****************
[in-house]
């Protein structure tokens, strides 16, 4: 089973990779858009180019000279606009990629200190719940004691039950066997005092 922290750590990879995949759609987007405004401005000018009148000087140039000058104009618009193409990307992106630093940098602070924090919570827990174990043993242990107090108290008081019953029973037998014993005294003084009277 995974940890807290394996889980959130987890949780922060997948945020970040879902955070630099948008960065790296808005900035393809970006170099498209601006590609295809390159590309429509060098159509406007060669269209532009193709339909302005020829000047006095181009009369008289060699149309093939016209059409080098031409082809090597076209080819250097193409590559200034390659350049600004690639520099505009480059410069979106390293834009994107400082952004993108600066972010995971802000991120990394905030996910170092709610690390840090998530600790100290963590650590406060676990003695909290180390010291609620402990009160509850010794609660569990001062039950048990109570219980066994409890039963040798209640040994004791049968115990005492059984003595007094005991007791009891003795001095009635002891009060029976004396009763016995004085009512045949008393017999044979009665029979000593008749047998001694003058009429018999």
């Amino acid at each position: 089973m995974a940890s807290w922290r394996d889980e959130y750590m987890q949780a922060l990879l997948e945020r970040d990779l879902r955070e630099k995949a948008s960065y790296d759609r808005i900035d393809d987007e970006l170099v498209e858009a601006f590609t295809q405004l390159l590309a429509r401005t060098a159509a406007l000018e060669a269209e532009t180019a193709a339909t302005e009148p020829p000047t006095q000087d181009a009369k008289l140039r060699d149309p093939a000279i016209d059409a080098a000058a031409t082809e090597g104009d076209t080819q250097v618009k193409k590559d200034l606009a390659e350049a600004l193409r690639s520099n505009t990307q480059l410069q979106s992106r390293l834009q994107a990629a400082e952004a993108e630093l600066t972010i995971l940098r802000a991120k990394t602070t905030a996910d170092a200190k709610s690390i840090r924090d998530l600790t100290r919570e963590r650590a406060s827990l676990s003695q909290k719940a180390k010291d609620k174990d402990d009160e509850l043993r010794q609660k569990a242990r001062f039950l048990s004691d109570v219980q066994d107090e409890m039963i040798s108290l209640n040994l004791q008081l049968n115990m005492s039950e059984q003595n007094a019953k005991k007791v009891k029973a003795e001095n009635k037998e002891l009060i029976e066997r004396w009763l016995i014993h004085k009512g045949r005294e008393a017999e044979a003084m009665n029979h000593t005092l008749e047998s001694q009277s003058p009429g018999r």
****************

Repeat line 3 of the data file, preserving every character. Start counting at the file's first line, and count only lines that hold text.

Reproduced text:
């Amino acid at each position: 089973m995974a940890s807290w922290r394996d889980e959130y750590m987890q949780a922060l990879l997948e945020r970040d990779l879902r955070e630099k995949a948008s960065y790296d759609r808005i900035d393809d987007e970006l170099v498209e858009a601006f590609t295809q405004l390159l590309a429509r401005t060098a159509a406007l000018e060669a269209e532009t180019a193709a339909t302005e009148p020829p000047t006095q000087d181009a009369k008289l140039r060699d149309p093939a000279i016209d059409a080098a000058a031409t082809e090597g104009d076209t080819q250097v618009k193409k590559d200034l606009a390659e350049a600004l193409r690639s520099n505009t990307q480059l410069q979106s992106r390293l834009q994107a990629a400082e952004a993108e630093l600066t972010i995971l940098r802000a991120k990394t602070t905030a996910d170092a200190k709610s690390i840090r924090d998530l600790t100290r919570e963590r650590a406060s827990l676990s003695q909290k719940a180390k010291d609620k174990d402990d009160e509850l043993r010794q609660k569990a242990r001062f039950l048990s004691d109570v219980q066994d107090e409890m039963i040798s108290l209640n040994l004791q008081l049968n115990m005492s039950e059984q003595n007094a019953k005991k007791v009891k029973a003795e001095n009635k037998e002891l009060i029976e066997r004396w009763l016995i014993h004085k009512g045949r005294e008393a017999e044979a003084m009665n029979h000593t005092l008749e047998s001694q009277s003058p009429g018999r």